• University of Oxford - recommends applicants have a score of 650 or above. The current class has an average of around 690.
  • City, University of London - specifies a minimum score of 600, with an average of 640.

Don't forget, your GMAT is only part of your MBA application. A good score does not guarantee entry onto a course, and equally a lower than average performance does not necessarily exclude you.

Business schools will consider all elements of your application, including essays and your academic and professional achievements. In some cases you may be asked to retake the exam to improve your result.

How can I prepare for the GMAT?

To be successful in the GMAT you must spend time familiarising yourself with the types of questions involved and taking practice tests.

Claire McKeown, recruitment manager at Warwick Business School, says preparation is essential. 'The GMAT website has 90 exam questions on it, which will help you discover your weak areas,' she advises. 'Set out a timetable that focuses mainly on those areas and builds in intensity until the day of the exam.'

She adds that it's a good idea to get hold of official textbooks, which have thousands of questions in them, or the GMAT 800 book, which includes some of the hardest questions. 'Keep practising. It will help you recognise what the question wants from you and what type of question it is.'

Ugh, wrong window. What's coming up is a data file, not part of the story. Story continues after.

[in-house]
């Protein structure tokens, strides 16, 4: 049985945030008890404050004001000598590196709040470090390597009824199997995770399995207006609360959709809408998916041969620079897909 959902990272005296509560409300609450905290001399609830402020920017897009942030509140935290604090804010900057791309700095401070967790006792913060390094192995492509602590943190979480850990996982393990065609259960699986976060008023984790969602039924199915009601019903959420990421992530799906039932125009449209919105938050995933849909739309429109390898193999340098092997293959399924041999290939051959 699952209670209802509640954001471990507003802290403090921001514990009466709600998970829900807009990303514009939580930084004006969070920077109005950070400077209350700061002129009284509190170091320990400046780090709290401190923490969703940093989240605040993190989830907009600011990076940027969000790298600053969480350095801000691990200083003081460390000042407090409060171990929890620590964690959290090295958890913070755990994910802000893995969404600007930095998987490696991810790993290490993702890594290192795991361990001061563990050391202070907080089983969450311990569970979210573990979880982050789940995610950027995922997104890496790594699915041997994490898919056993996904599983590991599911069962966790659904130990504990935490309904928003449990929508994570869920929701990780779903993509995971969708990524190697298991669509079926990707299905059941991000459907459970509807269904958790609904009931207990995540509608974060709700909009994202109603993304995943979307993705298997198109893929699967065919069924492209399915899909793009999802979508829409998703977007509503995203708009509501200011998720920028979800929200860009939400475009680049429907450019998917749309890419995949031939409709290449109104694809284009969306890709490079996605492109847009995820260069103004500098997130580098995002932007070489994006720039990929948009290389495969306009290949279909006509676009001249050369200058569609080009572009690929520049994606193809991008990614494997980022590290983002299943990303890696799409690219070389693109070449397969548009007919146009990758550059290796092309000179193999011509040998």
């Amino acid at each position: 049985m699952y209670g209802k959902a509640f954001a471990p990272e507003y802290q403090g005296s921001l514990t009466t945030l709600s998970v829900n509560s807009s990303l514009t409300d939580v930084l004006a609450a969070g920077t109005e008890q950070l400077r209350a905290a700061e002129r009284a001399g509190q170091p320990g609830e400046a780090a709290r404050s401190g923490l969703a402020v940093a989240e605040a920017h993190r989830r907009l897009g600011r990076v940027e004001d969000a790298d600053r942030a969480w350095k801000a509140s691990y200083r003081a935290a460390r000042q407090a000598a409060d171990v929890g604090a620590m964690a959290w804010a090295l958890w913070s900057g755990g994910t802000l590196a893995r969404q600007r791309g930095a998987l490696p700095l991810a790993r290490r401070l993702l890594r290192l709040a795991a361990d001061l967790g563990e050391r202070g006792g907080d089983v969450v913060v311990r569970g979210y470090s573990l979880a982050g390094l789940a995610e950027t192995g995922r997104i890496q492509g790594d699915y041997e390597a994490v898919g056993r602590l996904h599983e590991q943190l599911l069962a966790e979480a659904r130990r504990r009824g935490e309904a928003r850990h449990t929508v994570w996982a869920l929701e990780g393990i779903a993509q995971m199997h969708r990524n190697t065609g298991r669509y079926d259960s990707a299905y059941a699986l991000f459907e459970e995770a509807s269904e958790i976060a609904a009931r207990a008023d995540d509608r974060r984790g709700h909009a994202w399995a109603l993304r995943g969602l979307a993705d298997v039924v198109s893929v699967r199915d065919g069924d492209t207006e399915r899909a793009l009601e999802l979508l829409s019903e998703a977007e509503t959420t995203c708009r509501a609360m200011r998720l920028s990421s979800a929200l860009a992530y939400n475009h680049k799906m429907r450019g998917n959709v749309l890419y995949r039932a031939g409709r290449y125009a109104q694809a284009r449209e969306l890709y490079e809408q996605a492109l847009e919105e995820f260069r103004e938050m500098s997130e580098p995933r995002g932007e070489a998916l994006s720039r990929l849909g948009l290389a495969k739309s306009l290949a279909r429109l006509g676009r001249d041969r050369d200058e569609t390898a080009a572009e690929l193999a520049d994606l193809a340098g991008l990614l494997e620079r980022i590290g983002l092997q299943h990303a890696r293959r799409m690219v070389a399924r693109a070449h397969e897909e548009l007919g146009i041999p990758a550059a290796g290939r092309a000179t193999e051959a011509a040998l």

Claire suggests that you should do a simulation run once or twice before the exam, making sure all technology is switched off and the test is timed. 'Another good tip is to keep a diary of where you went wrong and what the correct answer is, so slowly you will see your areas of weakness as you prepare. It helps build confidence as well.'

If English isn't your first language, read publications such as the Financial Times, The Economist and the Wall Street Journal as often as possible. 'Improvements in the verbal score generally have a bigger impact overall,' she explains.

When it comes to the test, remember the algorithms change the questions depending on your previous answers. 'If you're getting harder and harder questions, this usually means you're doing well - so don't panic,' says Claire.

What other MBA admission tests are there?

Many business schools accept alternative admission tests for MBA courses. The most common besides the GMAT is the Graduate Record Examination (GRE), which is provided by the Educational Testing Service (ETS).

The GRE is used for a wider variety of postgraduate courses in addition to the MBA, especially in the USA, and consists of three sections: verbal reasoning, quantitative reasoning and analytical writing. You can take the GRE at test centres around the world.

Meanwhile, some business schools have their own admission tests. For example, Cranfield University accepts a GMAT or GRE score but candidates who are able to attend an interview in person can take a Cranfield admission test. This is made up of two paper-based exams testing your numeracy and problem-solving skills.